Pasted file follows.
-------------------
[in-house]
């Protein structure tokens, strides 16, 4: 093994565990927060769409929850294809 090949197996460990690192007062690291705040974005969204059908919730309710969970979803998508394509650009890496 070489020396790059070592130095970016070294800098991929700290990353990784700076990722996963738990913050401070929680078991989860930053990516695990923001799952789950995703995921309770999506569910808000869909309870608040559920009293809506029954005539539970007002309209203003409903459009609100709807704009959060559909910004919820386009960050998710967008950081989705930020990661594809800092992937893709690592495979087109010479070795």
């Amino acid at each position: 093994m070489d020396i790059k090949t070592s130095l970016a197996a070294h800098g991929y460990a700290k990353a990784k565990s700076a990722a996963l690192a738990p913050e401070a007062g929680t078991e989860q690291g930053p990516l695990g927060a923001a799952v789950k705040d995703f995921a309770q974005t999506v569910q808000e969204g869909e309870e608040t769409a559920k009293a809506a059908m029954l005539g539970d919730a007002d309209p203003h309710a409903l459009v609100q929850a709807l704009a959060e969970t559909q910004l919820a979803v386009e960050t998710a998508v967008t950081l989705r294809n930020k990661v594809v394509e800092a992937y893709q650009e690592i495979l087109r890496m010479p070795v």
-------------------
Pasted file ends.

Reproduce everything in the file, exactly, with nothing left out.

[in-house]
């Protein structure tokens, strides 16, 4: 093994565990927060769409929850294809 090949197996460990690192007062690291705040974005969204059908919730309710969970979803998508394509650009890496 070489020396790059070592130095970016070294800098991929700290990353990784700076990722996963738990913050401070929680078991989860930053990516695990923001799952789950995703995921309770999506569910808000869909309870608040559920009293809506029954005539539970007002309209203003409903459009609100709807704009959060559909910004919820386009960050998710967008950081989705930020990661594809800092992937893709690592495979087109010479070795």
């Amino acid at each position: 093994m070489d020396i790059k090949t070592s130095l970016a197996a070294h800098g991929y460990a700290k990353a990784k565990s700076a990722a996963l690192a738990p913050e401070a007062g929680t078991e989860q690291g930053p990516l695990g927060a923001a799952v789950k705040d995703f995921a309770q974005t999506v569910q808000e969204g869909e309870e608040t769409a559920k009293a809506a059908m029954l005539g539970d919730a007002d309209p203003h309710a409903l459009v609100q929850a709807l704009a959060e969970t559909q910004l919820a979803v386009e960050t998710a998508v967008t950081l989705r294809n930020k990661v594809v394509e800092a992937y893709q650009e690592i495979l087109r890496m010479p070795v």